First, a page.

In August and September, three category 4+ hurricanes – Harvey, Irma, and Maria (HIM) – made landfall in the US. Destruction from the three hurricanes stretched from the Texas coast (Harvey) through West Florida to the Caribbean (Irma and Maria), together causing insured losses estimated to be almost USD 93 billion.

Given the vast geographic footprint of the hurricanes, which affected multiple locations in quick succession and impacted multiple lines of business, a full assessment of the insured losses is still ongoing.

Given the vast geographic footprint of the hurricanes, which affected multiple locations in quick succession and impacted multiple lines of business, a full assessment of the insured losses is still ongoing.

The economic losses from the three events will be much higher given the significant flood damage – often uninsured – from hurricane Harvey in densely populated Houston, Texas, an extended power outage in Puerto Rico after hurricane Maria, and post-event loss amplification. 

The United States was the hardest hit according to the report, which indicated hurricanes: Harvey, Irma, and Maria made 2017 the “second costliest hurricane season on sigma records after 2005.”

Wildfires and thunderstorms in the US were also mentioned in the report:

Also in the second half of 2017, hot and dry weather in California created favourable conditions for wildfires to ignite and spread to urban areas. There were three major fire events in October in Northern California: Tubbs, Atlas and Mendocino Lake. Both residential and commercial property (including vineyards) were impacted. According to preliminary estimates from Property Claims Services, the major fire events triggered combined insured property losses of USD 7.3 billion. Fires are still raging in Southern California in December, and the as-yet undetermined full-year losses from wildfires will likely be higher.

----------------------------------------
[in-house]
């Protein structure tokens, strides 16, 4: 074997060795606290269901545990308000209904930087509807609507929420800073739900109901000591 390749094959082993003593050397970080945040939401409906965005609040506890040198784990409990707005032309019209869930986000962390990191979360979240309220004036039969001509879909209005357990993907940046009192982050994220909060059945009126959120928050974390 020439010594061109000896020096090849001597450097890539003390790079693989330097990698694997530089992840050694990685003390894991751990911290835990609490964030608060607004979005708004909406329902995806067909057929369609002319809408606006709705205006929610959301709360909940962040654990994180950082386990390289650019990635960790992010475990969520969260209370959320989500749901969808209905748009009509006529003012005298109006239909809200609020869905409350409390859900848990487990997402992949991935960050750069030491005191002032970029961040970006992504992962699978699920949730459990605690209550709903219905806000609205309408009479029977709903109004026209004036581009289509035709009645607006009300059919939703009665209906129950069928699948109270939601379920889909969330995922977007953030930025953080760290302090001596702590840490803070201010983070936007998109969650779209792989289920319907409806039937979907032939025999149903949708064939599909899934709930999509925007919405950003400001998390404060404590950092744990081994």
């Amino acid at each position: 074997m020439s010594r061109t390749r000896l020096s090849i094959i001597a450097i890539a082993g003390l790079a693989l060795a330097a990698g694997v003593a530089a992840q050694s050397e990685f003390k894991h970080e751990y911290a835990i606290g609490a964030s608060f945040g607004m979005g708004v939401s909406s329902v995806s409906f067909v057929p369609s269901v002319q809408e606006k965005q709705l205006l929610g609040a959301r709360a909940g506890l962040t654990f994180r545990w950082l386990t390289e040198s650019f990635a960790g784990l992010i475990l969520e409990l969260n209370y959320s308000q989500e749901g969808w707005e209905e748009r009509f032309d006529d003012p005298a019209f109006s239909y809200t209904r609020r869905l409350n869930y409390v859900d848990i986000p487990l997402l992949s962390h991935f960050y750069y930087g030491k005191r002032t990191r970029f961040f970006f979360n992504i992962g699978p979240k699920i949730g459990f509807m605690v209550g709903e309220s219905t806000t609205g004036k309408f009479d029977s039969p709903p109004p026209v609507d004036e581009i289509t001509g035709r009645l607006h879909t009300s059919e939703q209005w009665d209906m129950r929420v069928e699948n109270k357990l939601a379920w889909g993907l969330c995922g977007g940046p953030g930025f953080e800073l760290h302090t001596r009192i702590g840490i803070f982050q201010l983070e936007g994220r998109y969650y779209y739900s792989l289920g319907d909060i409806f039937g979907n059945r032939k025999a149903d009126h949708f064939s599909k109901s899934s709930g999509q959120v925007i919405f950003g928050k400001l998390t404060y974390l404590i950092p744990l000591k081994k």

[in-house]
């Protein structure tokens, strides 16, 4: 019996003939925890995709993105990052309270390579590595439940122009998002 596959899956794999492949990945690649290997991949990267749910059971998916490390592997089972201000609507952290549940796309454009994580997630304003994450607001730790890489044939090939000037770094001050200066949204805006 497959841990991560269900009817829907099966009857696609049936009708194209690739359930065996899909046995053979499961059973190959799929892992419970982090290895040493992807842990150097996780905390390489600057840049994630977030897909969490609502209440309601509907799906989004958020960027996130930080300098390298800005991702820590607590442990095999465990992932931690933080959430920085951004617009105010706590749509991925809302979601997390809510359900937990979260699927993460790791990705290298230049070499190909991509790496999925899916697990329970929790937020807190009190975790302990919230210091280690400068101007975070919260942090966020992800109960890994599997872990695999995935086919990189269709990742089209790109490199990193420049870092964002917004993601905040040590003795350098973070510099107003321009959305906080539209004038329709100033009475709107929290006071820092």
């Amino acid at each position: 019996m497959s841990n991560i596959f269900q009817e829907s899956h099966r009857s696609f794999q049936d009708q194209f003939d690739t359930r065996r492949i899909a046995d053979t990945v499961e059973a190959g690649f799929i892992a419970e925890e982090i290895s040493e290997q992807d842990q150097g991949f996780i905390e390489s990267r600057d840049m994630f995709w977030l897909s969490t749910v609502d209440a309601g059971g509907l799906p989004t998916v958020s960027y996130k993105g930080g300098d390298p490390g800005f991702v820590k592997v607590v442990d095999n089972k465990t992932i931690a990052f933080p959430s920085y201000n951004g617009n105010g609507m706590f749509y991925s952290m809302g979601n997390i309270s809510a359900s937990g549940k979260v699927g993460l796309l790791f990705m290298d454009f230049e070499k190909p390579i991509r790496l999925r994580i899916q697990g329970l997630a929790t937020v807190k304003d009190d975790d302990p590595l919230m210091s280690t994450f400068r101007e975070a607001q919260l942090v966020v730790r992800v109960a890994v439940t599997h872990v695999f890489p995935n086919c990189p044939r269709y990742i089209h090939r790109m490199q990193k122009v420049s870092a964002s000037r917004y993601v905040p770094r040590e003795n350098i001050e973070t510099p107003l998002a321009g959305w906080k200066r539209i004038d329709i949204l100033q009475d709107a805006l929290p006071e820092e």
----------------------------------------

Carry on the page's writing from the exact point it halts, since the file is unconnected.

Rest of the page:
Other extreme weather in the US led to a high number of severe convective storms (thunderstorms). Five separate severe thunderstorm events from February to June caused insured losses of more than USD 1 billion each. The most intense and costly event was a four-day long storm in May with heavy damage to property inflicted by hail in Colorado and strong winds in other parts of southern and central states. The economic losses of this storm alone were USD 2.8 billion, with insured losses of USD 2.5 billion.

Elsewhere, Swiss Re discussed extreme weather events of various forms around the world:

In mid-September, two powerful earthquakes in Tehuantepec and Puebla, Mexico, led to numerous building collapses, claiming a large number of victims and resulting in insured losses of more than USD 2 billion. Earlier in the year, in late March, the category 4 tropical Cyclone Debbie hit the northeastern coast of Australia. Wind gusts of up to 263 km/h and widespread flooding in central and southeast Queensland and northeast New South Wales led to insured losses of USD 1.3 billion.

And at the end of April, Europe suffered a cold snap, followed by a summer of heat waves and record temperatures in several locations, making 2017 a year of weather extremes. Further, severe floods in South East Asia caused large devastation and, sadly, a large number or victims.